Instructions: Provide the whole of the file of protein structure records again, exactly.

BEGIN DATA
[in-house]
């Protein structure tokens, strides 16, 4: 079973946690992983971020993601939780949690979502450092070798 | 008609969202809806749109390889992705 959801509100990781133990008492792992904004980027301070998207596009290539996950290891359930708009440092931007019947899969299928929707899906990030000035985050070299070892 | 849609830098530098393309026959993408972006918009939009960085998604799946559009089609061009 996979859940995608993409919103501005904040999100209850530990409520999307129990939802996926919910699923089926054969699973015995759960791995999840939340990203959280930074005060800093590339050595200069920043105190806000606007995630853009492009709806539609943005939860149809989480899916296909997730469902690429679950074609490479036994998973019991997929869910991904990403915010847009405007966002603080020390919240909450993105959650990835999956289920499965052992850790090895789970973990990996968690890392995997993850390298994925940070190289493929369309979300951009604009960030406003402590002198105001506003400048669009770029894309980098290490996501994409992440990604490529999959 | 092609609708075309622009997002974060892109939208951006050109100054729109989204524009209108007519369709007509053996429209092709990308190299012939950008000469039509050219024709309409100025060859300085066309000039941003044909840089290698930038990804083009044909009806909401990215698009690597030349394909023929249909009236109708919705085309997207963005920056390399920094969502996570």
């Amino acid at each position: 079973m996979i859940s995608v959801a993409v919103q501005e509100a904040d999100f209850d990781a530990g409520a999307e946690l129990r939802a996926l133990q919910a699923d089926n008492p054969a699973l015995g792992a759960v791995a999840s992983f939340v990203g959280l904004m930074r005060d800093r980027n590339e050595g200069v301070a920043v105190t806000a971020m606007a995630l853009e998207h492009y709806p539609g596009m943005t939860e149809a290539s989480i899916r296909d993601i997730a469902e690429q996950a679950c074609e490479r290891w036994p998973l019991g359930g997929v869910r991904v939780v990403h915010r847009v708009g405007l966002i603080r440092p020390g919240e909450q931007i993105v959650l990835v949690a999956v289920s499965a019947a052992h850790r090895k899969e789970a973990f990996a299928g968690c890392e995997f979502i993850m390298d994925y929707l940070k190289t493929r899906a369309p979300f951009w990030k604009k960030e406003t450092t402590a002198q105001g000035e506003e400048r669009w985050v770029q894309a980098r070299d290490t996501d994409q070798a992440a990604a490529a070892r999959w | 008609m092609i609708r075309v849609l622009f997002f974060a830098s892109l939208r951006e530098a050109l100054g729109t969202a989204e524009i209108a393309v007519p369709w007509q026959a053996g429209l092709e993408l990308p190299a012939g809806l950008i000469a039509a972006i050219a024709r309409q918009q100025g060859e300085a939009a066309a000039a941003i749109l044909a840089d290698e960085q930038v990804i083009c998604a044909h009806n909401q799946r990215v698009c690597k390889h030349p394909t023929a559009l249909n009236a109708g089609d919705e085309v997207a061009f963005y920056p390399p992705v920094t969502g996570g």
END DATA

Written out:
[in-house]
């Protein structure tokens, strides 16, 4: 079973946690992983971020993601939780949690979502450092070798 | 008609969202809806749109390889992705 959801509100990781133990008492792992904004980027301070998207596009290539996950290891359930708009440092931007019947899969299928929707899906990030000035985050070299070892 | 849609830098530098393309026959993408972006918009939009960085998604799946559009089609061009 996979859940995608993409919103501005904040999100209850530990409520999307129990939802996926919910699923089926054969699973015995759960791995999840939340990203959280930074005060800093590339050595200069920043105190806000606007995630853009492009709806539609943005939860149809989480899916296909997730469902690429679950074609490479036994998973019991997929869910991904990403915010847009405007966002603080020390919240909450993105959650990835999956289920499965052992850790090895789970973990990996968690890392995997993850390298994925940070190289493929369309979300951009604009960030406003402590002198105001506003400048669009770029894309980098290490996501994409992440990604490529999959 | 092609609708075309622009997002974060892109939208951006050109100054729109989204524009209108007519369709007509053996429209092709990308190299012939950008000469039509050219024709309409100025060859300085066309000039941003044909840089290698930038990804083009044909009806909401990215698009690597030349394909023929249909009236109708919705085309997207963005920056390399920094969502996570």
């Amino acid at each position: 079973m996979i859940s995608v959801a993409v919103q501005e509100a904040d999100f209850d990781a530990g409520a999307e946690l129990r939802a996926l133990q919910a699923d089926n008492p054969a699973l015995g792992a759960v791995a999840s992983f939340v990203g959280l904004m930074r005060d800093r980027n590339e050595g200069v301070a920043v105190t806000a971020m606007a995630l853009e998207h492009y709806p539609g596009m943005t939860e149809a290539s989480i899916r296909d993601i997730a469902e690429q996950a679950c074609e490479r290891w036994p998973l019991g359930g997929v869910r991904v939780v990403h915010r847009v708009g405007l966002i603080r440092p020390g919240e909450q931007i993105v959650l990835v949690a999956v289920s499965a019947a052992h850790r090895k899969e789970a973990f990996a299928g968690c890392e995997f979502i993850m390298d994925y929707l940070k190289t493929r899906a369309p979300f951009w990030k604009k960030e406003t450092t402590a002198q105001g000035e506003e400048r669009w985050v770029q894309a980098r070299d290490t996501d994409q070798a992440a990604a490529a070892r999959w | 008609m092609i609708r075309v849609l622009f997002f974060a830098s892109l939208r951006e530098a050109l100054g729109t969202a989204e524009i209108a393309v007519p369709w007509q026959a053996g429209l092709e993408l990308p190299a012939g809806l950008i000469a039509a972006i050219a024709r309409q918009q100025g060859e300085a939009a066309a000039a941003i749109l044909a840089d290698e960085q930038v990804i083009c998604a044909h009806n909401q799946r990215v698009c690597k390889h030349p394909t023929a559009l249909n009236a109708g089609d919705e085309v997207a061009f963005y920056p390399p992705v920094t969502g996570g």